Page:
Gila County officials believe they can bring internet service to residents for as little as $10 a month.
County Supervisor Tommie Martin lights up when she talks about providing a safe, reliable, inexpensive alternative to providers such as Suddenlink and CenturyLink.
“It turns it all on its head,” she said of the plan for the county to provide the network so end users can choose a provider that’s cost effective.
Better yet: Rim Country will no longer face frequent outages, which have resulted in lost business and medical emergencies.
For the past few years, residents have sought a fix for the outages.
Now the county might have an answer.
“Why I am interested ... social enterprise,” said Martin. “It’s like our landfills are an enterprise.”
Users of the county landfill pay when they drop off trash, but it’s a fraction of what a for-profit company would charge. The county has an advantage, it can pay its employees without relying on gate receipts. A private company would have to pay its employees solely relying on gate receipts.”
The county would treat broadband like it does roads, the infrastructure that connects businesses and residents. So the county would regularly maintain the infrastructure, as it does the roads. Competitive providers like Suddenlink, CenturyLink and Cable One could then use those lines to provide services — with competition keeping prices lower. But should the county get into the broadband business?
A company named EntryPoint made a presentation to the county recently, officials saying:
• Local governments should own and control broadband infrastructure.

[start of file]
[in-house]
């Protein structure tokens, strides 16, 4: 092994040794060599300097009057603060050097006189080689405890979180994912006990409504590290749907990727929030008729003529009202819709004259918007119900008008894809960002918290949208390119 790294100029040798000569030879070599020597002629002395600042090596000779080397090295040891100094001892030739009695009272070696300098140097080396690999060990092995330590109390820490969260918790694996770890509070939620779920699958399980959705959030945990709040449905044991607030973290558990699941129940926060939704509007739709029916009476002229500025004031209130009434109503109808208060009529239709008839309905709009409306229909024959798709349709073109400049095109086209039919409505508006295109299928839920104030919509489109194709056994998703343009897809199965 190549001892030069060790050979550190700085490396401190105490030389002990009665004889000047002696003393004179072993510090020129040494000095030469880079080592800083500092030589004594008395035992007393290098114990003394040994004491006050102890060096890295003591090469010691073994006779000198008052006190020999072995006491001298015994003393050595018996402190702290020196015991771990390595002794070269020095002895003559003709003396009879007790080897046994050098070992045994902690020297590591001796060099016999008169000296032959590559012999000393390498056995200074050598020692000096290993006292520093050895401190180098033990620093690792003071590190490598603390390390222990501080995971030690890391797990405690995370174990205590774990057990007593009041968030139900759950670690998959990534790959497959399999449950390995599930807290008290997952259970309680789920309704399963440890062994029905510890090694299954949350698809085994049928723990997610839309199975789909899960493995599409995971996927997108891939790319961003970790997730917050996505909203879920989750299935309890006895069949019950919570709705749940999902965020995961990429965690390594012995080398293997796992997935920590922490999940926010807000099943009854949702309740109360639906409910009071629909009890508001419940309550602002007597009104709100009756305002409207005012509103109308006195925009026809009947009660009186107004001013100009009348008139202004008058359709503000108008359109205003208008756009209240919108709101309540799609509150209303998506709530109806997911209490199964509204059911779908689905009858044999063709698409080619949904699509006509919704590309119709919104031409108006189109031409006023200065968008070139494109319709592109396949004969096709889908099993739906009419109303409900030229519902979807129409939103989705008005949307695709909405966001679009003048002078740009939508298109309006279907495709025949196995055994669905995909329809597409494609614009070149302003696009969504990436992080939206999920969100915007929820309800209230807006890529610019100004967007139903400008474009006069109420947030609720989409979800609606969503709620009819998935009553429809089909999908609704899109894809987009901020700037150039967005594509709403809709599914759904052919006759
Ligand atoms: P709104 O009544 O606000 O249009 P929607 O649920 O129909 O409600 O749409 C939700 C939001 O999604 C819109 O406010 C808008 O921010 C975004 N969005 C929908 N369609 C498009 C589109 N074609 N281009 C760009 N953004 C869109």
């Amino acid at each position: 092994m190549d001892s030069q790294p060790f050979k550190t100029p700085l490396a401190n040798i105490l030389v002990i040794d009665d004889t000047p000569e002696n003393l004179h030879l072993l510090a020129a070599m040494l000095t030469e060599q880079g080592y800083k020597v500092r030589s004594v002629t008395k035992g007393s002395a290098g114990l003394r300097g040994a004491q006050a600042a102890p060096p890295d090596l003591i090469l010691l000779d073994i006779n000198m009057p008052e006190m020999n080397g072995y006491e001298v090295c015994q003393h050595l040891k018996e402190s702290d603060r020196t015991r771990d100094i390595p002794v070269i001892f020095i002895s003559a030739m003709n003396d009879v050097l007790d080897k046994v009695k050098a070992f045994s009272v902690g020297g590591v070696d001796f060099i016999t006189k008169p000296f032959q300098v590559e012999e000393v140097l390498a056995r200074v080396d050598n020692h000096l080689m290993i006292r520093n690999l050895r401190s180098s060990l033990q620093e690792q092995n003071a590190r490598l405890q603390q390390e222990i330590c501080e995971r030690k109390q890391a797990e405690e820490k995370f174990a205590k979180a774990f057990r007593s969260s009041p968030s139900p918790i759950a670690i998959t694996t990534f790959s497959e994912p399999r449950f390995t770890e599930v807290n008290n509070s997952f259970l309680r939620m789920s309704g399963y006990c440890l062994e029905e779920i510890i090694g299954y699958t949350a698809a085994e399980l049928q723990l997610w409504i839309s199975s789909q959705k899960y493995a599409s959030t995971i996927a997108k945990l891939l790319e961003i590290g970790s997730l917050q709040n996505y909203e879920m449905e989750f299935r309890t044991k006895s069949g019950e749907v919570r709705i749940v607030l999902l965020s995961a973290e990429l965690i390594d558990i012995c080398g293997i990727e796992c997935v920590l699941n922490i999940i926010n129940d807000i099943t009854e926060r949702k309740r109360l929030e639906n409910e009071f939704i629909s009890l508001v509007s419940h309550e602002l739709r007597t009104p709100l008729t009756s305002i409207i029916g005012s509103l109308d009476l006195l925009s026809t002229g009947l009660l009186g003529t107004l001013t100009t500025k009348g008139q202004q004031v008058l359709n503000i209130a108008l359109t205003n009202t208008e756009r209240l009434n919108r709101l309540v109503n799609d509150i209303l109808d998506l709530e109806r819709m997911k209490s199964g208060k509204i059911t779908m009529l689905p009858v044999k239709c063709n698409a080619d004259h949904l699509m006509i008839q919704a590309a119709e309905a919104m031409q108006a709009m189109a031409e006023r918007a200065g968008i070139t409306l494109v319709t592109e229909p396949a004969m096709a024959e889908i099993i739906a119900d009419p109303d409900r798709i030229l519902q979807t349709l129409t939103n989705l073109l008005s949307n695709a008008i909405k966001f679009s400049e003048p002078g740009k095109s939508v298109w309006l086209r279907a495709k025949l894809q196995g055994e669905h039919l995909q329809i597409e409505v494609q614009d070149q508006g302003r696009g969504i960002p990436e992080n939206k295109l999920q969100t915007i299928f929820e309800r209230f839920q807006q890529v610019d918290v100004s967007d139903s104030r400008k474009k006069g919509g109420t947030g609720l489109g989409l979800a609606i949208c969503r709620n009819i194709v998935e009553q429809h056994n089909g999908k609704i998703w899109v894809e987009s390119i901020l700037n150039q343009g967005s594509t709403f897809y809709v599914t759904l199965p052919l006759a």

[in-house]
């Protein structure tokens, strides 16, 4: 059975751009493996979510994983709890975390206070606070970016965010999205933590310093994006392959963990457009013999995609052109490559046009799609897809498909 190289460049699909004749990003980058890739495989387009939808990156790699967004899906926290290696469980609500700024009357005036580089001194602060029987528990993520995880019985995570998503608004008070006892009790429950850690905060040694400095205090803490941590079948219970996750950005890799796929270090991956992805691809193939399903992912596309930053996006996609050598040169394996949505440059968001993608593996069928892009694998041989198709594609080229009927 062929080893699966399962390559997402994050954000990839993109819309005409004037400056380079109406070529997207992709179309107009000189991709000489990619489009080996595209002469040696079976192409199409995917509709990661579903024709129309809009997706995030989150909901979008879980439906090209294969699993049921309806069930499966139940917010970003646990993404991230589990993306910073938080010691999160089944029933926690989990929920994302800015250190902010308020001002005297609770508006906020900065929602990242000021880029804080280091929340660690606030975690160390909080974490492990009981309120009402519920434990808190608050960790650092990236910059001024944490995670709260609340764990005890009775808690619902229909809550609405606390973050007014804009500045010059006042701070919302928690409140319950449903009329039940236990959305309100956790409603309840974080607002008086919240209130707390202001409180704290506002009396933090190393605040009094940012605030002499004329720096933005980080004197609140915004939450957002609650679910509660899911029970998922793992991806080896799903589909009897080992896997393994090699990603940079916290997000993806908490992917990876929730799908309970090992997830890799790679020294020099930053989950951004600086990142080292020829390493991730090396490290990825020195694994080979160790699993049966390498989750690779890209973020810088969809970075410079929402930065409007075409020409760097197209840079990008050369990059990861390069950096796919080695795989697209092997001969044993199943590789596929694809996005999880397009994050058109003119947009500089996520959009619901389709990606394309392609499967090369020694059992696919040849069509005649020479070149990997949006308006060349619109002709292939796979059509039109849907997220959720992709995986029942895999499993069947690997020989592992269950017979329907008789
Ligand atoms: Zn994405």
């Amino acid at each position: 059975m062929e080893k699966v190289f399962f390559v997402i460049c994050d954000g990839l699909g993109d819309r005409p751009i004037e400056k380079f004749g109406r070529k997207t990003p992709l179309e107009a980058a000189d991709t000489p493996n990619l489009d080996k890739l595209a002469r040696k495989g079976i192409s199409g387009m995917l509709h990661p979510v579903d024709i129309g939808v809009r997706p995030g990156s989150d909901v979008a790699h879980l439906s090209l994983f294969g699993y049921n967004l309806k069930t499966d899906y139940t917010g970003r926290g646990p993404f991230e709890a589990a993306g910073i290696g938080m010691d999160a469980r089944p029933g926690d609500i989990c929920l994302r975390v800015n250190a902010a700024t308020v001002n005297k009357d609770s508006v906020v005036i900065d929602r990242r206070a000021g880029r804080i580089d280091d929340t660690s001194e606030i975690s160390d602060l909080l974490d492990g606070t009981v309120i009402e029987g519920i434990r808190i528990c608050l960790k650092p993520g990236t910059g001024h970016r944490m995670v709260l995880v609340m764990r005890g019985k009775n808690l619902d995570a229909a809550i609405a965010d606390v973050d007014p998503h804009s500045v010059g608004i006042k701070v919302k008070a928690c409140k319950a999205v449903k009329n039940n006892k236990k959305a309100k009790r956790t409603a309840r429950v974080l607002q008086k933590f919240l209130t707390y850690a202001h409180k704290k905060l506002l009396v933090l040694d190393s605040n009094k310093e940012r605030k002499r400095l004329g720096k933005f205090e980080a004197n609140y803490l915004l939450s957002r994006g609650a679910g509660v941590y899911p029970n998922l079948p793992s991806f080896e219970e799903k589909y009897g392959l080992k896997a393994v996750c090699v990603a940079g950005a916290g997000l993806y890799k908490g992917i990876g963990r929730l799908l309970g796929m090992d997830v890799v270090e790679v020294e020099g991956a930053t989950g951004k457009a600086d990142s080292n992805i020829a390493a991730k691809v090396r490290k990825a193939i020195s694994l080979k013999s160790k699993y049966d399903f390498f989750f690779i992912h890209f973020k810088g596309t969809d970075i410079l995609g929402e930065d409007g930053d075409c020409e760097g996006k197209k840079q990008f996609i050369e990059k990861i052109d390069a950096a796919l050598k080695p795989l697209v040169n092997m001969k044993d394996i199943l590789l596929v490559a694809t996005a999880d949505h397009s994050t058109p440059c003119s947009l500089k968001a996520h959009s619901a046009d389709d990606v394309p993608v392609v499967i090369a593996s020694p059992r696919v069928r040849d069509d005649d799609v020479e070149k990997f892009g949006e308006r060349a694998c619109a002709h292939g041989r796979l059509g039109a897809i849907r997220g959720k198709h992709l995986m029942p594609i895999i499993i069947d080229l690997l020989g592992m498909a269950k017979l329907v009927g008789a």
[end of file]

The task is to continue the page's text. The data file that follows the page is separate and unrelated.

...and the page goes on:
• The private sector should provide services on that infrastructure.
Topping it all — their No. 1 rule — “whoever controls the infrastructure has control.”
EntryPoint has a Harvard study to back it up.
Back in 2010, Harvard researchers found that lower prices and better service resulted from “open access broadband networks,” a central network on which multiple internet service providers compete for business.
EntryPoint estimated Gila County could pay for that infrastructure by collecting about $9 million a year — which works out to about $70 a month for each of the 11,000 households in Gila County. The presentation didn’t say whether that $70 per month would include the charge for programming from someone like Suddenlink or CenturyLink.
However, federal policies have generally favored granting large companies quasi-monopolies, which have driven up internet costs — especially in rural areas.
EntryPoint offered one shining example — Ammon, Idaho.
The city built its own broadband “final mile” network.
Customers pay a base rate of $30 to $50 a month. Customers can then choose programming from Comcast, Verizon, CenturyLink, AT&T, Google Fiber and others. Users can shift from one to another seeking the best price and programming using “software defined infrastructure.”
Martin said users would have an app to allow them to pick from a menu of providers, based on price and program selection.
“I’ve heard of people only paying $10 per month for internet service,” she said.
That internet service charge does not include the monthly charge to maintain the cables that bring the signal to the home.
However, that’s where Martin said a plan by Arizona Public Service to string a high-speed fiber line on its transmission towers passing close to Payson could make a difference.
‘Middle mile’ of broadband